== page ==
Wayne:  “To piggyback on that, I think that kata teaches you more breadth.  And I think that if you are going to be teaching other people, it’s helpful to know the complete range of judo, including kata.”



“I have to add in one thing.  To get to this level, there’s a lot of time and effort and studying, not just coming to practice, but sitting at home watching videos and reading stuff.  So we have to give a plug to our wives and their support.  They may not always get it, but they are supportive of what it means. And we have three kids, Max is 13, Simon is ten, and Phoebe is six.”


Monty: “Every Tuesday, or Saturday, and sometimes Thursday, I have to be out here.  We have two little kids, Kai, 4, and Cami, 2, and when I’m gone she’s watching them.  And I appreciate that, especially for this. If I’m not going to the Worlds or Nationals, I can skip a class and it doesn’t really matter.  But now that we’re on this level, I have to go, and she understands the gravity of it, so she’s cool with it.”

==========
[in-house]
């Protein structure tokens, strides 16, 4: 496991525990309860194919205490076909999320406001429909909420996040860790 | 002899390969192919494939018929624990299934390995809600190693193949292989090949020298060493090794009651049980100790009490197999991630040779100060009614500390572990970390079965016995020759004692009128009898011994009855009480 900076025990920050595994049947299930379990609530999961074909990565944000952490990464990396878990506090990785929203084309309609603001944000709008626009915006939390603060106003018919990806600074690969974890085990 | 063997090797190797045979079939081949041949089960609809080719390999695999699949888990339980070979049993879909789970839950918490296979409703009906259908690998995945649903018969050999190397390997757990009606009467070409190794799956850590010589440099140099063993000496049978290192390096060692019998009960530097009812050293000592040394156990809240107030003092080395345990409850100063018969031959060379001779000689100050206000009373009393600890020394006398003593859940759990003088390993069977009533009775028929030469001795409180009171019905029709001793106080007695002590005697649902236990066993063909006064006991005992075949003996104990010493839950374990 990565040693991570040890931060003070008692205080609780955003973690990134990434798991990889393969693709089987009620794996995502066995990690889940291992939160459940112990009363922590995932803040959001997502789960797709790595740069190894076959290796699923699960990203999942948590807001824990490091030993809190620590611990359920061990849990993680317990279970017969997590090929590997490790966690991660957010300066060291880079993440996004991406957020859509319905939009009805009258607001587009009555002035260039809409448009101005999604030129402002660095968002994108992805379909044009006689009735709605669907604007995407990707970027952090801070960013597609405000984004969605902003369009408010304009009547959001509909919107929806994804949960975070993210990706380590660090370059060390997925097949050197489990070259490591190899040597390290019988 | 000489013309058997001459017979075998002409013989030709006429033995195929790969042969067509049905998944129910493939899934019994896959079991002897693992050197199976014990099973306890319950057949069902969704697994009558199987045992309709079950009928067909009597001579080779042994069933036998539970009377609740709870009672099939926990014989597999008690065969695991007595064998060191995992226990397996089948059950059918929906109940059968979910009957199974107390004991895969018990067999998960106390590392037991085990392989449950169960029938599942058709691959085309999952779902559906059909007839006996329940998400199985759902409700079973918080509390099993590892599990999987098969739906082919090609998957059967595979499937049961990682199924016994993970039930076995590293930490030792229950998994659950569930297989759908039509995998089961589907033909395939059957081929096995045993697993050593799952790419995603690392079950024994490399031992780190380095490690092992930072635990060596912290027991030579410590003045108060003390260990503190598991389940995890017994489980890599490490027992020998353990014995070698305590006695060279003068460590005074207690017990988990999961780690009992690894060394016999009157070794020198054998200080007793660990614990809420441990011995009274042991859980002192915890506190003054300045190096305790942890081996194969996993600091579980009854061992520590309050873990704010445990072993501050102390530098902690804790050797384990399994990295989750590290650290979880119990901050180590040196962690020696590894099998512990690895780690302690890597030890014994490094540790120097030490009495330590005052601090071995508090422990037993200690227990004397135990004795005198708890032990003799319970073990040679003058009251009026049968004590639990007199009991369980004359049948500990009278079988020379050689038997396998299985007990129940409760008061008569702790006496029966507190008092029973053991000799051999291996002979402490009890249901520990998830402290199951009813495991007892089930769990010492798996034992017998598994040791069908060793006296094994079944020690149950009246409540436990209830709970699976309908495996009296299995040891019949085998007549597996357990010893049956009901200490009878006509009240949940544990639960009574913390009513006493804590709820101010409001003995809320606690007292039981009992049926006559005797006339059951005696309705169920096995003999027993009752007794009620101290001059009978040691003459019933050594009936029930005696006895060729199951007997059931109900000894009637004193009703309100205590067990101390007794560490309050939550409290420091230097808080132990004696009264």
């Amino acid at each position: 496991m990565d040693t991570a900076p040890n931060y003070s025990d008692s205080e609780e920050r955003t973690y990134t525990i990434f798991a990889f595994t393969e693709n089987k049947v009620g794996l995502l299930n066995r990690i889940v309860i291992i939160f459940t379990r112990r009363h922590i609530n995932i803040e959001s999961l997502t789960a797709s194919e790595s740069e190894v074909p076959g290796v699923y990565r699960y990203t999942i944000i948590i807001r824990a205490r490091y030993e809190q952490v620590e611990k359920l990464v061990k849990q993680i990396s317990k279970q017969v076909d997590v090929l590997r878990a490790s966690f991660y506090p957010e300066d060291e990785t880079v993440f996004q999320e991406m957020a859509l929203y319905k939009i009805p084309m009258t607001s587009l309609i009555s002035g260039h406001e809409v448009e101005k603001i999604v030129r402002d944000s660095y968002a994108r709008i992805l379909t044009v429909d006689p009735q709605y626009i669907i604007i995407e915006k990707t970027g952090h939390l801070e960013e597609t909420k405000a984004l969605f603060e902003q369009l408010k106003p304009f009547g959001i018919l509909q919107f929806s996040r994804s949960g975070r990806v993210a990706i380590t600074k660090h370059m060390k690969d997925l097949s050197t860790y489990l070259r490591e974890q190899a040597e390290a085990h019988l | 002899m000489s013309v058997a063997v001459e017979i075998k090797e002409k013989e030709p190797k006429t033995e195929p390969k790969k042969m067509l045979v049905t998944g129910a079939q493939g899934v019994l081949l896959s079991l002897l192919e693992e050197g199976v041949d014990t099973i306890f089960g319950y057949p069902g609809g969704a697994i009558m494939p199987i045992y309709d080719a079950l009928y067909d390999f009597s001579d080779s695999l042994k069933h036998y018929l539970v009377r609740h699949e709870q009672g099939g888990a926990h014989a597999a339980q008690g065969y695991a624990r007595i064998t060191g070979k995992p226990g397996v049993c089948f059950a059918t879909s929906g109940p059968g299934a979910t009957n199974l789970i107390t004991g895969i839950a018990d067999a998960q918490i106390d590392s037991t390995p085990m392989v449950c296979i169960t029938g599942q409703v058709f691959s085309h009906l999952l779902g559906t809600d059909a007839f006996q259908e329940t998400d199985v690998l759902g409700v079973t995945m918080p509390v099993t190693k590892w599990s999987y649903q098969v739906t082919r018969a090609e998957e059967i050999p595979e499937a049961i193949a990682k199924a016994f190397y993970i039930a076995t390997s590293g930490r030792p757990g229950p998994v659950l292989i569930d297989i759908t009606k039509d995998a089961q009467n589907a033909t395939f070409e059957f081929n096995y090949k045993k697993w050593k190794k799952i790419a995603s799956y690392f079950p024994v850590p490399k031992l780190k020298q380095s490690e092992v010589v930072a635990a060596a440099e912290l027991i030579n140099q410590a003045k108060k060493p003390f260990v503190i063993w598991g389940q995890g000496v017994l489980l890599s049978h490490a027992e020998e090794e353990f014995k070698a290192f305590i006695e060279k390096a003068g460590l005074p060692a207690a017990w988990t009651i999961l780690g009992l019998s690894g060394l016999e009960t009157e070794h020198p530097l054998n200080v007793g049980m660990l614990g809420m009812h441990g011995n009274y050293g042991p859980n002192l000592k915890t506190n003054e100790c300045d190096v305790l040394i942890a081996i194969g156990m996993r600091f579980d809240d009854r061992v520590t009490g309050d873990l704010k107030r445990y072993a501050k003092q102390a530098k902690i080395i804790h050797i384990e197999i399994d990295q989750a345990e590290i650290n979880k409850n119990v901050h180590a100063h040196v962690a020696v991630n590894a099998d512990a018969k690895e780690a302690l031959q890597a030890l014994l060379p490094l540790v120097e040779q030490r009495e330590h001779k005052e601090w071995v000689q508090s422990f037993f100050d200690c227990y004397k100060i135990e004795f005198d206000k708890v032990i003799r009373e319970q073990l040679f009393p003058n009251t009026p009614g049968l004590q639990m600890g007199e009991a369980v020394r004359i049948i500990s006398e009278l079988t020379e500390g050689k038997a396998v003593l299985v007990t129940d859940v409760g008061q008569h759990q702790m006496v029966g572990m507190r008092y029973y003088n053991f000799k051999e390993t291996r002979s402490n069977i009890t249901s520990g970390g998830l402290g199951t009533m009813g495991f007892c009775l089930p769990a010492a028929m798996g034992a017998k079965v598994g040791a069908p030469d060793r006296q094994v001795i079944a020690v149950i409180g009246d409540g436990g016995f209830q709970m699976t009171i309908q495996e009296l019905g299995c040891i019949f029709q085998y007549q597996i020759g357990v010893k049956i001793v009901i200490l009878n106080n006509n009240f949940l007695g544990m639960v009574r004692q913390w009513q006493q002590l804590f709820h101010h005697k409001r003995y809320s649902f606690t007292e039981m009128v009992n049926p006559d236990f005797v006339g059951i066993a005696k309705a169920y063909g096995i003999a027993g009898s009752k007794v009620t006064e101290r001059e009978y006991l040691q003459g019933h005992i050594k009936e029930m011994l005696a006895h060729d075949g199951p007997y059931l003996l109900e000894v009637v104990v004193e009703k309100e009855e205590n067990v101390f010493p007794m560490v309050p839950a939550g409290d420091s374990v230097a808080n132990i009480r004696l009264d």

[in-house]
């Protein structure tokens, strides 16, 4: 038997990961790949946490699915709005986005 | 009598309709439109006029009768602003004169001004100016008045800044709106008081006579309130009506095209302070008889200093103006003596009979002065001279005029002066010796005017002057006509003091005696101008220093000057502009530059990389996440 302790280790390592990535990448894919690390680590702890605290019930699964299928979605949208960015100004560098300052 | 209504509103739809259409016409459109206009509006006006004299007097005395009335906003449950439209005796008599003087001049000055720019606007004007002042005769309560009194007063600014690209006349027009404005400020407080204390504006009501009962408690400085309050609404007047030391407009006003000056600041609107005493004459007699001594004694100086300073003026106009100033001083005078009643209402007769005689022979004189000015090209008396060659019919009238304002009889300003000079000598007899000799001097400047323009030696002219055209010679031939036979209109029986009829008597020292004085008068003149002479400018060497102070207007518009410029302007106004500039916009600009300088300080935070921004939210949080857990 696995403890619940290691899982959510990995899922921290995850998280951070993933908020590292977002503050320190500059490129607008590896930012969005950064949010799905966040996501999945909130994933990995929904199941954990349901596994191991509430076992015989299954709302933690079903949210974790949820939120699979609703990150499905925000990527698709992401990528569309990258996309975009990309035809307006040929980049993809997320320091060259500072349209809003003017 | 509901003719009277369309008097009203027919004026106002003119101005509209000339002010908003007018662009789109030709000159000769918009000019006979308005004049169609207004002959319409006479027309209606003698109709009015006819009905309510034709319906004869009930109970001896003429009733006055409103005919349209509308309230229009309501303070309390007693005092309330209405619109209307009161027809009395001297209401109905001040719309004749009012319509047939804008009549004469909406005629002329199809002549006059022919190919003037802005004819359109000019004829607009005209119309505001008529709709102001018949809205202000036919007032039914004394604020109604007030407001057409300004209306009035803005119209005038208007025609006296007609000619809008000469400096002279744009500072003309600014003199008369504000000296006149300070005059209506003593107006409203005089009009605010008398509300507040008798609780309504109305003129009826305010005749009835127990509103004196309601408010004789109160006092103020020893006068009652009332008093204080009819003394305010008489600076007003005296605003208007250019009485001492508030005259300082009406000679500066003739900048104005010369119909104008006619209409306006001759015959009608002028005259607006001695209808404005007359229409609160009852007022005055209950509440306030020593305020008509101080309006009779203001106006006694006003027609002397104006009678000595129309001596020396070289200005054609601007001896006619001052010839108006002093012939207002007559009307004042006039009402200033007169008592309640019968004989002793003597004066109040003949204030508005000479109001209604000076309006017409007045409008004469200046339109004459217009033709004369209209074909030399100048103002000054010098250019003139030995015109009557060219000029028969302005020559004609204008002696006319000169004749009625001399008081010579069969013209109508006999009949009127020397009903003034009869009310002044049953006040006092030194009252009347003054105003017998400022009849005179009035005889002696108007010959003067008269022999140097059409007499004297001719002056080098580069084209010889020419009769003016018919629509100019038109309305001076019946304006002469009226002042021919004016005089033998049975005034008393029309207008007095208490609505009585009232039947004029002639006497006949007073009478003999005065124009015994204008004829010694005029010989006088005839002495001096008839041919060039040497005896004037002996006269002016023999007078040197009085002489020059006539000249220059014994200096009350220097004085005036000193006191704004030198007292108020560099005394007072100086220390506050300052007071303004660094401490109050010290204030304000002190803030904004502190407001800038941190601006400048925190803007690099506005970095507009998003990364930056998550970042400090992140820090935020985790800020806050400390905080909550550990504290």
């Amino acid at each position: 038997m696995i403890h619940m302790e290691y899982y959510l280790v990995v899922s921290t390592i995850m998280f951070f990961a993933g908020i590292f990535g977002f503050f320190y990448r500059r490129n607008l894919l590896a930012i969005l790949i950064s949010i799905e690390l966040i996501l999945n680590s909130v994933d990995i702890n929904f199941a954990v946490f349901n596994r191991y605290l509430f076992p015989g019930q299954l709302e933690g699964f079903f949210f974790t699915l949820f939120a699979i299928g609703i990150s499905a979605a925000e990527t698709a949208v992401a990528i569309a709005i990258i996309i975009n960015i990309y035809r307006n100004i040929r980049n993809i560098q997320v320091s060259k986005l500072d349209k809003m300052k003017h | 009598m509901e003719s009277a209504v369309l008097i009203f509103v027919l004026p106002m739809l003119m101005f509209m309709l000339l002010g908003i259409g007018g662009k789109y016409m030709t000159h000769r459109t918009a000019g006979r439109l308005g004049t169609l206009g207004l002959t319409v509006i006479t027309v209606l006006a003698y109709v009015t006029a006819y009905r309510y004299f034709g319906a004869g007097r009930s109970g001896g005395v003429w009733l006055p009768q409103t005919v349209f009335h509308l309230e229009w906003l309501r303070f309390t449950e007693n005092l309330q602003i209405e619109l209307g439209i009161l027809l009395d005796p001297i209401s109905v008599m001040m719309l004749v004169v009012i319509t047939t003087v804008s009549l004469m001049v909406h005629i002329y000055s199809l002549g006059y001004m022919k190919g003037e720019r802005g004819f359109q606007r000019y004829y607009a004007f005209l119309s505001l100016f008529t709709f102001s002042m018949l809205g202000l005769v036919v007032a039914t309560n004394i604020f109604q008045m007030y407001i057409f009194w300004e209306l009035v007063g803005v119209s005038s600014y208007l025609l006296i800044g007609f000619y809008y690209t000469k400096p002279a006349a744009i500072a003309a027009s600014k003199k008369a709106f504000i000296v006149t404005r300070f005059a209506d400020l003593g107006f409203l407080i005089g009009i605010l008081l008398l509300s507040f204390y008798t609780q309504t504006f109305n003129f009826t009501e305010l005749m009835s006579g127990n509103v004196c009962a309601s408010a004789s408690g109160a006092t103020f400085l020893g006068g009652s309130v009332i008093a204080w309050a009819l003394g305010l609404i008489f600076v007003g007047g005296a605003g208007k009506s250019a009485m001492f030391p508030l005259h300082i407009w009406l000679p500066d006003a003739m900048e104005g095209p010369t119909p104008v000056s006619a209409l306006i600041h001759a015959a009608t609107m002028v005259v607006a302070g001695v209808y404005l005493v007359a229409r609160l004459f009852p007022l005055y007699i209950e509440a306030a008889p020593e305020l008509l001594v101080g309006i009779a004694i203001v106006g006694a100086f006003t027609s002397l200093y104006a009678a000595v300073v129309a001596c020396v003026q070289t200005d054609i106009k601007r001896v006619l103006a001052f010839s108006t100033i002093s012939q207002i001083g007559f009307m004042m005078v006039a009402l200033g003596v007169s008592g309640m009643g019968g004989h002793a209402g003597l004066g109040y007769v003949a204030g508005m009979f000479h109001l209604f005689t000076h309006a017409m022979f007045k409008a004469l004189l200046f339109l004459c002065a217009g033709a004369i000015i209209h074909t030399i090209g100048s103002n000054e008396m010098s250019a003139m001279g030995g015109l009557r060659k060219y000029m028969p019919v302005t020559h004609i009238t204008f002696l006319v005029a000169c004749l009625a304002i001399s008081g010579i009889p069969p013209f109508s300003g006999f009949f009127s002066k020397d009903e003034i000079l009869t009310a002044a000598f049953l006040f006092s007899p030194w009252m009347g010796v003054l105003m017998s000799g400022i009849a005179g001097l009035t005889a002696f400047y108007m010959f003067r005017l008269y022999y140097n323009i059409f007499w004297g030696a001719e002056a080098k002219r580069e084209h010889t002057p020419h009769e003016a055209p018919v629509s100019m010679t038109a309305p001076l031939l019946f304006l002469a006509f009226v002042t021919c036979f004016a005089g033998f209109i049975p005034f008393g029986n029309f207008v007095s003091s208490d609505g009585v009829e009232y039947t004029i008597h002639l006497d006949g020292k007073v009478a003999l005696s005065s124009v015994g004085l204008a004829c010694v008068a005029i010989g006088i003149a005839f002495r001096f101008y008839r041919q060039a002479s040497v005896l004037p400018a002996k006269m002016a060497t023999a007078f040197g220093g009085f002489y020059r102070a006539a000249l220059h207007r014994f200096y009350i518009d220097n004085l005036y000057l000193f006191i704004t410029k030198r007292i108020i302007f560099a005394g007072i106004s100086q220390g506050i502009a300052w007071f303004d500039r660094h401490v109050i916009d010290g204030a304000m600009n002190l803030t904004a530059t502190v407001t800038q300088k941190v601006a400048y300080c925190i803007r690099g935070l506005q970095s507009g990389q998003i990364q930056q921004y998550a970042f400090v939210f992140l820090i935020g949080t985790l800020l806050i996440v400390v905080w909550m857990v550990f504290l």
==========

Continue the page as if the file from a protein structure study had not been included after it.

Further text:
Wayne:  “I’d also like to add that at the judo camp, Sensei Heiko made the announcement that we had been chosen to represent the US in Goshin Jutsu at the Worlds.  It was incredibly humbling to me for him to have done that publicly, and a great example of Jita Kyoei, mutual welfare and benefit.”


Wayne Lifshitz and Monty Burton, Members of the 2016 US International Kata Team


Shufu also congratulates the teams of Diane Jackson (Hui-O Judo) and Karl Tamai (College Park Judo), and Rob Gouthro and Lisa Capriotti (Hui-O) for being named to the US International Kata Team for the World Kata Championships in Malta.


Chuck Medani

Check out the story of Shufu’s success at the 2016 US Nationals here

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This newsletter is presented in memory of Malcolm Hodges who was a dedicated Shufu and Washington Judo Club member for many years and wrote and was the editor of the monthly Shufu Shinbun newsletter.